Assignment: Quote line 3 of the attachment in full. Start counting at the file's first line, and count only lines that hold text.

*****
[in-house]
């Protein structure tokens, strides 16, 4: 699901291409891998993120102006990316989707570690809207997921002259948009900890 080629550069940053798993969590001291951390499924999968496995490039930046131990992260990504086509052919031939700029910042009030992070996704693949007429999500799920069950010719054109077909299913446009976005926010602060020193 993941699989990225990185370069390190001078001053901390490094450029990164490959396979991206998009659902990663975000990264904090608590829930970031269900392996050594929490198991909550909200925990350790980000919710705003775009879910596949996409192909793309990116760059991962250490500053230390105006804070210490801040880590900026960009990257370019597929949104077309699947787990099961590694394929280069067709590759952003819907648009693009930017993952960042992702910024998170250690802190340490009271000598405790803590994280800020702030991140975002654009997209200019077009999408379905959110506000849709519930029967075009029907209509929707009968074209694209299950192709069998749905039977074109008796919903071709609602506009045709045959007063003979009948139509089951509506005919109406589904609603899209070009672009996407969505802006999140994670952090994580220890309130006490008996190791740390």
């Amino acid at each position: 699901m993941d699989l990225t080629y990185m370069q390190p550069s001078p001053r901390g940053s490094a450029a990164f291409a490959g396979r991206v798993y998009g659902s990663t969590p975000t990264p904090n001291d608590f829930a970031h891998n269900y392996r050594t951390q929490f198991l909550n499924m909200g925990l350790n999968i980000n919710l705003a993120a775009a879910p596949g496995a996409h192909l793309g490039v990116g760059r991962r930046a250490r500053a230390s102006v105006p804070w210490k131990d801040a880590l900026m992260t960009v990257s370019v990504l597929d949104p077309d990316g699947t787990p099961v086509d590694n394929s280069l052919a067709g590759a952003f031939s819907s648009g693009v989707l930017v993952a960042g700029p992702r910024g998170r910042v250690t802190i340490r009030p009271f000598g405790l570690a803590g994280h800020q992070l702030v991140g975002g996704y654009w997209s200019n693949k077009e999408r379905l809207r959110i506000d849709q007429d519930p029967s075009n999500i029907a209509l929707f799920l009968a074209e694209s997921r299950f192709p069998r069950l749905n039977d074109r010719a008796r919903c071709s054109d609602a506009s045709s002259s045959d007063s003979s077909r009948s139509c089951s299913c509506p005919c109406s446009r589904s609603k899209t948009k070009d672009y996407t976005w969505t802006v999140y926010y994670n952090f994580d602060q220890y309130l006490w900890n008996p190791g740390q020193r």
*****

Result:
């Amino acid at each position: 699901m993941d699989l990225t080629y990185m370069q390190p550069s001078p001053r901390g940053s490094a450029a990164f291409a490959g396979r991206v798993y998009g659902s990663t969590p975000t990264p904090n001291d608590f829930a970031h891998n269900y392996r050594t951390q929490f198991l909550n499924m909200g925990l350790n999968i980000n919710l705003a993120a775009a879910p596949g496995a996409h192909l793309g490039v990116g760059r991962r930046a250490r500053a230390s102006v105006p804070w210490k131990d801040a880590l900026m992260t960009v990257s370019v990504l597929d949104p077309d990316g699947t787990p099961v086509d590694n394929s280069l052919a067709g590759a952003f031939s819907s648009g693009v989707l930017v993952a960042g700029p992702r910024g998170r910042v250690t802190i340490r009030p009271f000598g405790l570690a803590g994280h800020q992070l702030v991140g975002g996704y654009w997209s200019n693949k077009e999408r379905l809207r959110i506000d849709q007429d519930p029967s075009n999500i029907a209509l929707f799920l009968a074209e694209s997921r299950f192709p069998r069950l749905n039977d074109r010719a008796r919903c071709s054109d609602a506009s045709s002259s045959d007063s003979s077909r009948s139509c089951s299913c509506p005919c109406s446009r589904s609603k899209t948009k070009d672009y996407t976005w969505t802006v999140y926010y994670n952090f994580d602060q220890y309130l006490w900890n008996p190791g740390q020193r």